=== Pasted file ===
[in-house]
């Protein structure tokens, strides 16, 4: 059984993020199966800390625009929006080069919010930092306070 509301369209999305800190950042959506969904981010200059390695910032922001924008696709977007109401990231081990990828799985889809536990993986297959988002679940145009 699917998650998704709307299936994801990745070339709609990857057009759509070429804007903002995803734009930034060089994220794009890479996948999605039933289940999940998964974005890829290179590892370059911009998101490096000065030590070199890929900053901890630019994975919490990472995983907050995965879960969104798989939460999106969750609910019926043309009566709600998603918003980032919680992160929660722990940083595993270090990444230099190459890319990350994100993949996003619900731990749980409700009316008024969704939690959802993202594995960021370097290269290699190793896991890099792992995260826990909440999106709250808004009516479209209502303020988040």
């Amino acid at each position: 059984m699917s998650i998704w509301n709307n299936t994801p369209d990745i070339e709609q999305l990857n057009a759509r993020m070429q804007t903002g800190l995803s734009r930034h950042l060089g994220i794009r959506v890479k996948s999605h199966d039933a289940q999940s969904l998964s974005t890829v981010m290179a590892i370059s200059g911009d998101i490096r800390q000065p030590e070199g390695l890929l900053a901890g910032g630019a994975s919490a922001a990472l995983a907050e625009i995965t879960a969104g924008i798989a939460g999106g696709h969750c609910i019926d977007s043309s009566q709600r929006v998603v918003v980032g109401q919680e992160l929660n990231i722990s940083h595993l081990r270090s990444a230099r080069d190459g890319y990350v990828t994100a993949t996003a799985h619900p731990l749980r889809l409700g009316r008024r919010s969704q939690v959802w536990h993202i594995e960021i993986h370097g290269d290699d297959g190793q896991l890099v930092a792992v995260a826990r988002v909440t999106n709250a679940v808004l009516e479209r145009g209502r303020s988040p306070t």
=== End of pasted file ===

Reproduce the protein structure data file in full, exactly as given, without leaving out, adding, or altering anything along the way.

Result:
[in-house]
């Protein structure tokens, strides 16, 4: 059984993020199966800390625009929006080069919010930092306070 509301369209999305800190950042959506969904981010200059390695910032922001924008696709977007109401990231081990990828799985889809536990993986297959988002679940145009 699917998650998704709307299936994801990745070339709609990857057009759509070429804007903002995803734009930034060089994220794009890479996948999605039933289940999940998964974005890829290179590892370059911009998101490096000065030590070199890929900053901890630019994975919490990472995983907050995965879960969104798989939460999106969750609910019926043309009566709600998603918003980032919680992160929660722990940083595993270090990444230099190459890319990350994100993949996003619900731990749980409700009316008024969704939690959802993202594995960021370097290269290699190793896991890099792992995260826990909440999106709250808004009516479209209502303020988040």
């Amino acid at each position: 059984m699917s998650i998704w509301n709307n299936t994801p369209d990745i070339e709609q999305l990857n057009a759509r993020m070429q804007t903002g800190l995803s734009r930034h950042l060089g994220i794009r959506v890479k996948s999605h199966d039933a289940q999940s969904l998964s974005t890829v981010m290179a590892i370059s200059g911009d998101i490096r800390q000065p030590e070199g390695l890929l900053a901890g910032g630019a994975s919490a922001a990472l995983a907050e625009i995965t879960a969104g924008i798989a939460g999106g696709h969750c609910i019926d977007s043309s009566q709600r929006v998603v918003v980032g109401q919680e992160l929660n990231i722990s940083h595993l081990r270090s990444a230099r080069d190459g890319y990350v990828t994100a993949t996003a799985h619900p731990l749980r889809l409700g009316r008024r919010s969704q939690v959802w536990h993202i594995e960021i993986h370097g290269d290699d297959g190793q896991l890099v930092a792992v995260a826990r988002v909440t999106n709250a679940v808004l009516e479209r145009g209502r303020s988040p306070t």